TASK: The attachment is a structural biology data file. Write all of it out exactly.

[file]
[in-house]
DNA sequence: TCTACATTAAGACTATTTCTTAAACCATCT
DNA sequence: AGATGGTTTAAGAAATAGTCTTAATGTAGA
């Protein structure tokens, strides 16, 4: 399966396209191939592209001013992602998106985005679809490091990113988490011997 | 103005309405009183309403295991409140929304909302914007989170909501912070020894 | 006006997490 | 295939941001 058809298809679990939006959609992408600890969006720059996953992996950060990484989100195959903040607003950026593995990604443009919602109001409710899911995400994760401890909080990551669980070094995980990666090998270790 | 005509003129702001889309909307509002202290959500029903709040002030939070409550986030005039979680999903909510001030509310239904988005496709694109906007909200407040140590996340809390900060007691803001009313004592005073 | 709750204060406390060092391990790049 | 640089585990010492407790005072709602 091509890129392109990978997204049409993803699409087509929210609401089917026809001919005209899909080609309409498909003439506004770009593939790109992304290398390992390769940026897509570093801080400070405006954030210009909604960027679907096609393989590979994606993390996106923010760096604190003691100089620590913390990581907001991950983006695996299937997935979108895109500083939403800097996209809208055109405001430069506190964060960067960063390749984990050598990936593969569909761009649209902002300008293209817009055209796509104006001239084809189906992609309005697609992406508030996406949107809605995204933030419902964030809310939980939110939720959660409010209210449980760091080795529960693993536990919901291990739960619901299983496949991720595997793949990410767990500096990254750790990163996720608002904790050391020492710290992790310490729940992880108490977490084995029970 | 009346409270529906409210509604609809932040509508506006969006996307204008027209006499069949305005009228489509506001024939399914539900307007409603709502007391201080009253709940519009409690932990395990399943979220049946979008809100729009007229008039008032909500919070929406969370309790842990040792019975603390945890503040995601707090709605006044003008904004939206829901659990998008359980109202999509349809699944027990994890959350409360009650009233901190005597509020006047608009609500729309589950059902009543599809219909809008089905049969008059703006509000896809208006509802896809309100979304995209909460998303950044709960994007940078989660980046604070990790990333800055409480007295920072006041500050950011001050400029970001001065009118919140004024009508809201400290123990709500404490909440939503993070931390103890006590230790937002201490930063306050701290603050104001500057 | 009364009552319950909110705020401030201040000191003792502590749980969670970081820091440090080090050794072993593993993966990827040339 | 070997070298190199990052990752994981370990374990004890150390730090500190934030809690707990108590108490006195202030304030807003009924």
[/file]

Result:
[in-house]
DNA sequence: TCTACATTAAGACTATTTCTTAAACCATCT
DNA sequence: AGATGGTTTAAGAAATAGTCTTAATGTAGA
């Protein structure tokens, strides 16, 4: 399966396209191939592209001013992602998106985005679809490091990113988490011997 | 103005309405009183309403295991409140929304909302914007989170909501912070020894 | 006006997490 | 295939941001 058809298809679990939006959609992408600890969006720059996953992996950060990484989100195959903040607003950026593995990604443009919602109001409710899911995400994760401890909080990551669980070094995980990666090998270790 | 005509003129702001889309909307509002202290959500029903709040002030939070409550986030005039979680999903909510001030509310239904988005496709694109906007909200407040140590996340809390900060007691803001009313004592005073 | 709750204060406390060092391990790049 | 640089585990010492407790005072709602 091509890129392109990978997204049409993803699409087509929210609401089917026809001919005209899909080609309409498909003439506004770009593939790109992304290398390992390769940026897509570093801080400070405006954030210009909604960027679907096609393989590979994606993390996106923010760096604190003691100089620590913390990581907001991950983006695996299937997935979108895109500083939403800097996209809208055109405001430069506190964060960067960063390749984990050598990936593969569909761009649209902002300008293209817009055209796509104006001239084809189906992609309005697609992406508030996406949107809605995204933030419902964030809310939980939110939720959660409010209210449980760091080795529960693993536990919901291990739960619901299983496949991720595997793949990410767990500096990254750790990163996720608002904790050391020492710290992790310490729940992880108490977490084995029970 | 009346409270529906409210509604609809932040509508506006969006996307204008027209006499069949305005009228489509506001024939399914539900307007409603709502007391201080009253709940519009409690932990395990399943979220049946979008809100729009007229008039008032909500919070929406969370309790842990040792019975603390945890503040995601707090709605006044003008904004939206829901659990998008359980109202999509349809699944027990994890959350409360009650009233901190005597509020006047608009609500729309589950059902009543599809219909809008089905049969008059703006509000896809208006509802896809309100979304995209909460998303950044709960994007940078989660980046604070990790990333800055409480007295920072006041500050950011001050400029970001001065009118919140004024009508809201400290123990709500404490909440939503993070931390103890006590230790937002201490930063306050701290603050104001500057 | 009364009552319950909110705020401030201040000191003792502590749980969670970081820091440090080090050794072993593993993966990827040339 | 070997070298190199990052990752994981370990374990004890150390730090500190934030809690707990108590108490006195202030304030807003009924």